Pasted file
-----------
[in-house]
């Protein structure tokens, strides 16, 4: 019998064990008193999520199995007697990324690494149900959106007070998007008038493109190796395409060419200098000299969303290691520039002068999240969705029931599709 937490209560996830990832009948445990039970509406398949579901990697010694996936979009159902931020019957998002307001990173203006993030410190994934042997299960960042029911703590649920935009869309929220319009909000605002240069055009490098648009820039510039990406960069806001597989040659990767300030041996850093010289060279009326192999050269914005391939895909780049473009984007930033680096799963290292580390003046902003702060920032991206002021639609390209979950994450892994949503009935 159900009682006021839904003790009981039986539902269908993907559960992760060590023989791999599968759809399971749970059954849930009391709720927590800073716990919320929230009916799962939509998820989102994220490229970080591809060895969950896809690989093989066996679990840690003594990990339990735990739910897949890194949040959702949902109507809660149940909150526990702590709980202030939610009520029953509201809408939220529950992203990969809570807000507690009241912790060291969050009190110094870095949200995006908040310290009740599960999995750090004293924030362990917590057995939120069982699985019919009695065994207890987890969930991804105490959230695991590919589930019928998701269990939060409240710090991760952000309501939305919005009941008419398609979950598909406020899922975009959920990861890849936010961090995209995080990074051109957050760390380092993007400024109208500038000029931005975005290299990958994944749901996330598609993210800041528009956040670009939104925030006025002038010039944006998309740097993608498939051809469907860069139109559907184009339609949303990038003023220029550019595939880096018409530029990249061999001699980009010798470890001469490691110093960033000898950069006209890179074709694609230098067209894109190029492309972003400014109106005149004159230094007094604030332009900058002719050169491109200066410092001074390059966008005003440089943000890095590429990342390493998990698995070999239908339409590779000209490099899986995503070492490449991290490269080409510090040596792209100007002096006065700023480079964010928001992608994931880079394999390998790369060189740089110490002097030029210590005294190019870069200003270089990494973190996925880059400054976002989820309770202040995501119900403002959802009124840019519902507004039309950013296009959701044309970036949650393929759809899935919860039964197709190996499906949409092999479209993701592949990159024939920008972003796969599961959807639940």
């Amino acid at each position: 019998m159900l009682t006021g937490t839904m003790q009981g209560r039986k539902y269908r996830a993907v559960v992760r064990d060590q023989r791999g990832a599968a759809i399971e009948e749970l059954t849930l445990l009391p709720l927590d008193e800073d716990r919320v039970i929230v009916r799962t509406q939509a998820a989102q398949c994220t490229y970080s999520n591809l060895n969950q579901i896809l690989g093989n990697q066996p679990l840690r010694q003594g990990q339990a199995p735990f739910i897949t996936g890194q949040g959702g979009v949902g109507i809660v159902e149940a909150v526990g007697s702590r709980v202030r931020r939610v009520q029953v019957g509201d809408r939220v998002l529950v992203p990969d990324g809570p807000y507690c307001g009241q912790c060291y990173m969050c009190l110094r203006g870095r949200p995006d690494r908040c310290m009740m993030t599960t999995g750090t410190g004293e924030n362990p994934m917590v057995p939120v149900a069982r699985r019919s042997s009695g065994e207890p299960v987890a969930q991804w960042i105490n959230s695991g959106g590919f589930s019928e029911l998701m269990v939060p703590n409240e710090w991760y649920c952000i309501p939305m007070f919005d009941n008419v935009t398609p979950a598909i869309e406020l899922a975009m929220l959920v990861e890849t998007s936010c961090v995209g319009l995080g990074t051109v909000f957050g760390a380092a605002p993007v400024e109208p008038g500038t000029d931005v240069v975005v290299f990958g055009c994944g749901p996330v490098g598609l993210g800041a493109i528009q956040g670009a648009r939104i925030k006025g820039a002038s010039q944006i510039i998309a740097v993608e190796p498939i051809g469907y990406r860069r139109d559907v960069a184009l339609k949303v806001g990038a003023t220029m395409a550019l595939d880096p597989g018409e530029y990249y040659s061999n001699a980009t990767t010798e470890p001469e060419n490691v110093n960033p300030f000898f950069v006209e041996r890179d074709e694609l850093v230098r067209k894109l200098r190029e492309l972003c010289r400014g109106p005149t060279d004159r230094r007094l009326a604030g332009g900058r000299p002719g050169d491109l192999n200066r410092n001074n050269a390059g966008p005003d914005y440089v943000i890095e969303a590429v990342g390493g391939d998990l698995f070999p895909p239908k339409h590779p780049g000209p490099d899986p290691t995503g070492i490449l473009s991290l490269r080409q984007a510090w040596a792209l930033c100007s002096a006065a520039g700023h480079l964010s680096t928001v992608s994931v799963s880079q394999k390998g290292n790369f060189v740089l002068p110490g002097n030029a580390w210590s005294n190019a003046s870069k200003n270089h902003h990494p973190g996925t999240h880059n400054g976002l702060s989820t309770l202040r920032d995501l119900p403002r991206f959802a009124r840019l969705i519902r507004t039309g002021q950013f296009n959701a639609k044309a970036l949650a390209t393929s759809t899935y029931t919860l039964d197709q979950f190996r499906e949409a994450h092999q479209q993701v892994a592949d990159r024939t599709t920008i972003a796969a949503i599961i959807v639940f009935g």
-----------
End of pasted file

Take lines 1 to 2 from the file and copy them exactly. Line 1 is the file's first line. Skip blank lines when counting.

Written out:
[in-house]
């Protein structure tokens, strides 16, 4: 019998064990008193999520199995007697990324690494149900959106007070998007008038493109190796395409060419200098000299969303290691520039002068999240969705029931599709 937490209560996830990832009948445990039970509406398949579901990697010694996936979009159902931020019957998002307001990173203006993030410190994934042997299960960042029911703590649920935009869309929220319009909000605002240069055009490098648009820039510039990406960069806001597989040659990767300030041996850093010289060279009326192999050269914005391939895909780049473009984007930033680096799963290292580390003046902003702060920032991206002021639609390209979950994450892994949503009935 159900009682006021839904003790009981039986539902269908993907559960992760060590023989791999599968759809399971749970059954849930009391709720927590800073716990919320929230009916799962939509998820989102994220490229970080591809060895969950896809690989093989066996679990840690003594990990339990735990739910897949890194949040959702949902109507809660149940909150526990702590709980202030939610009520029953509201809408939220529950992203990969809570807000507690009241912790060291969050009190110094870095949200995006908040310290009740599960999995750090004293924030362990917590057995939120069982699985019919009695065994207890987890969930991804105490959230695991590919589930019928998701269990939060409240710090991760952000309501939305919005009941008419398609979950598909406020899922975009959920990861890849936010961090995209995080990074051109957050760390380092993007400024109208500038000029931005975005290299990958994944749901996330598609993210800041528009956040670009939104925030006025002038010039944006998309740097993608498939051809469907860069139109559907184009339609949303990038003023220029550019595939880096018409530029990249061999001699980009010798470890001469490691110093960033000898950069006209890179074709694609230098067209894109190029492309972003400014109106005149004159230094007094604030332009900058002719050169491109200066410092001074390059966008005003440089943000890095590429990342390493998990698995070999239908339409590779000209490099899986995503070492490449991290490269080409510090040596792209100007002096006065700023480079964010928001992608994931880079394999390998790369060189740089110490002097030029210590005294190019870069200003270089990494973190996925880059400054976002989820309770202040995501119900403002959802009124840019519902507004039309950013296009959701044309970036949650393929759809899935919860039964197709190996499906949409092999479209993701592949990159024939920008972003796969599961959807639940």